|Margin of victory||2001||Hermann Maier||743||2013||Tina Maze||1313|
|Avg. points per race (participated races)||2013||Marcel Hirscher||77||2013||Tina Maze||69|
|Avg. points per race (all races in a season)||2000||Hermann Maier||50||2013||Tina Maze||69|
|Overall leader (complete season)||2005||Bode Miller||36||2013||Tina Maze||35|
| Marc Girardelli
|Consecutive overall titles||2012–2016||Marcel Hirscher||5||1971–1975||Annemarie Moser-Pröll||5|
|Discipline titles||1975–1984||Ingemar Stenmark||16||2008–2016||Lindsey Vonn||16|
|Discipline titles (single season)||1967
| Jean Claude Killy
| Lindsey Vonn
|All titles||1975–1984||Ingemar Stenmark||19||2008–2016||Lindsey Vonn||20|
|Wins (single season)||1979
| Ingemar Stenmark
|Most wins at one venue (single discipline)||2008–2016
| Ted Ligety
Aksel Lund Svindal
|Podiums (single season)||2000||Hermann Maier||22||2013||Tina Maze||24|
|Top 10s (single season)||1999||Kjetil André Aamodt||28||2013||Tina Maze||32|
|5 discipline winners (single season)||1989||Marc Girardelli||9||1991
| Petra Kronberger
|Total wins||1975–1989||Ingemar Stenmark||86||2005–2016||Lindsey Vonn||76|
|Total podiums||1974–1989||Ingemar Stenmark||155||2002–2016||Lindsey Vonn||125|
|Top 10 results||1990–2006||Kjetil André Aamodt||231||1993–2009||Renate Götschl||198|
|World Cup starts||1997–2014||Bode Miller||438||1993–2009||Renate Götschl||408|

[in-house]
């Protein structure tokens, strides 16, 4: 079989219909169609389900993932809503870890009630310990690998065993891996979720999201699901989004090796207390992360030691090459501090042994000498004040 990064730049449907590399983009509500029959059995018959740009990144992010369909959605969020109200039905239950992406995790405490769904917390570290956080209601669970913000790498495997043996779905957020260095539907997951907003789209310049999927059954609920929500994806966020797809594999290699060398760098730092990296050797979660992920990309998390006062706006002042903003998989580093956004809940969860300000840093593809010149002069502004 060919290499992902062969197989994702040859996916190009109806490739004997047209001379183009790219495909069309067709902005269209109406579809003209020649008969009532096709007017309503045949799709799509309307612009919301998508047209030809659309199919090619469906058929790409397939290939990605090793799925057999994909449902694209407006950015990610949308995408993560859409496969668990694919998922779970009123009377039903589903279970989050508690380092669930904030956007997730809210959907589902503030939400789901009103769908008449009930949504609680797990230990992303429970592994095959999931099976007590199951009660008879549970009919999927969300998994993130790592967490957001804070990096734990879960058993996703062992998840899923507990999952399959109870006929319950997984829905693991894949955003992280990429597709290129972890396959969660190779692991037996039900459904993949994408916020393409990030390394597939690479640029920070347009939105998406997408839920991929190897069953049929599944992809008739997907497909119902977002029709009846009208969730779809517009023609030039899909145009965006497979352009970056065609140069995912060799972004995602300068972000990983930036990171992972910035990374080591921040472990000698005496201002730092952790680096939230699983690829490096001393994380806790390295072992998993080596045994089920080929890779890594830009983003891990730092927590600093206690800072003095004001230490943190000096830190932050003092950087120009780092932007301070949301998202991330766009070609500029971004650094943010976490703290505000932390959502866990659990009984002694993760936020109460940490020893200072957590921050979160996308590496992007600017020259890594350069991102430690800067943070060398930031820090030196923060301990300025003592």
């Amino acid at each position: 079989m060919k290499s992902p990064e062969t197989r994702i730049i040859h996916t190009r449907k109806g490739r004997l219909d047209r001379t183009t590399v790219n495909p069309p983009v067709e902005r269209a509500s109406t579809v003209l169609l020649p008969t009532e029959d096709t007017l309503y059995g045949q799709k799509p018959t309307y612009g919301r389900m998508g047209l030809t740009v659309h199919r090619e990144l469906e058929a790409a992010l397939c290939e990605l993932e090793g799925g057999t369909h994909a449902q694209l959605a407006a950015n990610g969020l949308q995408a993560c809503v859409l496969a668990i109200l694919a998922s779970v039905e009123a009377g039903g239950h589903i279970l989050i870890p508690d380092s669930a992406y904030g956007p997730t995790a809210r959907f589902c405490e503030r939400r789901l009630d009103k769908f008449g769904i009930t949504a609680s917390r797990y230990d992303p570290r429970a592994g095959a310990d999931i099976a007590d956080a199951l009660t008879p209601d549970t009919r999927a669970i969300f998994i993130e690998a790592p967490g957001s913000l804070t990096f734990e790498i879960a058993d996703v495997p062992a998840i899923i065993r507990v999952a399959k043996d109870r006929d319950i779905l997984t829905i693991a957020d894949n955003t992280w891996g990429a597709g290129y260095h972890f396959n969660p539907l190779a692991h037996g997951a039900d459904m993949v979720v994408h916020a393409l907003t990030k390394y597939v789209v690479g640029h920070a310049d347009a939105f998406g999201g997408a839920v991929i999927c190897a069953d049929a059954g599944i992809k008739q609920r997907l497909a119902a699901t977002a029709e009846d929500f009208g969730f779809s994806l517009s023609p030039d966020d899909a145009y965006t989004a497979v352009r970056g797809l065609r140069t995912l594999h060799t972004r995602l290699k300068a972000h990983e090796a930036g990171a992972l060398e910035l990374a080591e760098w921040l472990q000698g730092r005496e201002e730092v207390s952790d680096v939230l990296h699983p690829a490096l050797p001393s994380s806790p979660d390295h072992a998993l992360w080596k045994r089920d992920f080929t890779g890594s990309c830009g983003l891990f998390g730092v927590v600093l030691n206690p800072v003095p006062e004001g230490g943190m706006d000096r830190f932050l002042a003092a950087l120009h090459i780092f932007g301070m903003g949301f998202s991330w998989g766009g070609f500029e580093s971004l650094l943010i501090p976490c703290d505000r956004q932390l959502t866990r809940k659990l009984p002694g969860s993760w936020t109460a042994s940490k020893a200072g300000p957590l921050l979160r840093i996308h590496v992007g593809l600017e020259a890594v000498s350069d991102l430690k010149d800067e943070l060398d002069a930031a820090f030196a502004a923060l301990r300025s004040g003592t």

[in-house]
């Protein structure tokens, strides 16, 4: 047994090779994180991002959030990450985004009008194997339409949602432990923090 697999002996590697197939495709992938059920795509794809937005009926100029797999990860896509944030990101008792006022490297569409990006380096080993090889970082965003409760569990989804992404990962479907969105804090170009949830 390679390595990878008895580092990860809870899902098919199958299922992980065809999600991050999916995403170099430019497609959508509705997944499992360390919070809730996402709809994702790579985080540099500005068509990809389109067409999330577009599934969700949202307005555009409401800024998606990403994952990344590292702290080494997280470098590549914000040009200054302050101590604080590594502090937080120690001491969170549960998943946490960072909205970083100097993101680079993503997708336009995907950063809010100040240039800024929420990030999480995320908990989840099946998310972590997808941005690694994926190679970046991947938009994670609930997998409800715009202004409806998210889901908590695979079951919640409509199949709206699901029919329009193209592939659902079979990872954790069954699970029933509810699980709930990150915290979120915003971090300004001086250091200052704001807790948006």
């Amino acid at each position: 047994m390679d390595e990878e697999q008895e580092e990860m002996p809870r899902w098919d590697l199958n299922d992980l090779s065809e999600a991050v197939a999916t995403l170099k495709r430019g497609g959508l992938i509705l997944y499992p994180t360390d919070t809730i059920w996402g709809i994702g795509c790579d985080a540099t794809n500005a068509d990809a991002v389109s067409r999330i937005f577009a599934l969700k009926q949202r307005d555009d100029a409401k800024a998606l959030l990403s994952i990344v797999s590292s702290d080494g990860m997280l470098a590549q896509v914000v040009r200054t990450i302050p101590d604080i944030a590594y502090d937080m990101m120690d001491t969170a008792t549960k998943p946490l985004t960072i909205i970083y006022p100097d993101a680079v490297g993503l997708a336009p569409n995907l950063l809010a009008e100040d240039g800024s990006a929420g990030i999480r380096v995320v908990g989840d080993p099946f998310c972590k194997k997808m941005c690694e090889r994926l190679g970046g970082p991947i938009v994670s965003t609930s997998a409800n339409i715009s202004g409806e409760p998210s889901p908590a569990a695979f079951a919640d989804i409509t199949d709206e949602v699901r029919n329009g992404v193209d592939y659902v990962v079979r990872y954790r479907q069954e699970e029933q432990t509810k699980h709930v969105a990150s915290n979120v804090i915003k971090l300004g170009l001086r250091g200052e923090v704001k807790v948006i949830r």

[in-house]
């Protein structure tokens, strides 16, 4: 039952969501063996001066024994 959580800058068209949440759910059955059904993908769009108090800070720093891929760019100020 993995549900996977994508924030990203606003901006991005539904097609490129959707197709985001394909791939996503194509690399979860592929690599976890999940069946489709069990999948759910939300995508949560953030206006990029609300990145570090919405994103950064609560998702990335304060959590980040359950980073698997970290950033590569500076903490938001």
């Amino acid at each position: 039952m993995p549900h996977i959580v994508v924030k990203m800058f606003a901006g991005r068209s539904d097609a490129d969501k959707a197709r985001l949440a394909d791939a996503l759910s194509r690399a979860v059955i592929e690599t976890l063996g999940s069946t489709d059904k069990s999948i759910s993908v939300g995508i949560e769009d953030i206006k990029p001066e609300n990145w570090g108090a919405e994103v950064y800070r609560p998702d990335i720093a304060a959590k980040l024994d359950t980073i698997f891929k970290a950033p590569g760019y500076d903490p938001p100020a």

|Winner with the highest start No.||1994||Markus Foser||66||1994||Katja Koren||66|
|Youngest race winner||1973||Piero Gros||18.1||1973||Pamela Behr||16.2|
|Oldest race winner||2012||Didier Cuche||37.5||2015||Elisabeth Goergl||33.8|
|Consecutive wins (all disciplines)||1977–1978||Ingemar Stenmark||10||1989||Vreni Schneider||10|
|Consecutive wins (single discipline)||1978–1980||Ingemar Stenmark||15||1989–1990||Vreni Schneider||12|
|Consecutive podiums (all disciplines)||1979–1981||Ingemar Stenmark||41||1979–1980||Marie-Therese Nadig||14|
|Consecutive podiums (single discipline)||1977–1982||Ingemar Stenmark||37||1971–1974||Annemarie Moser-Pröll||23|
|Top speed (kph)||2013||Johan Clarey||161.9||1990
| Katharina Gutensohn
NOTE: Only crystal globe awarded discipline officially counts as titles. And medal's awarded DH, GS, SL disciplines in seasons 1967-1977 as well. Combined crystal globe was officially awarded only in seasons 2007-2012.
Most successful race winners
A common measurement of how good individual skiers are is the total number of World Cup races won during their skiing career. The following skiers have won at least 20 World Cup races:
- See also the complete list of FIS Alpine Ski World Cup race winners – Men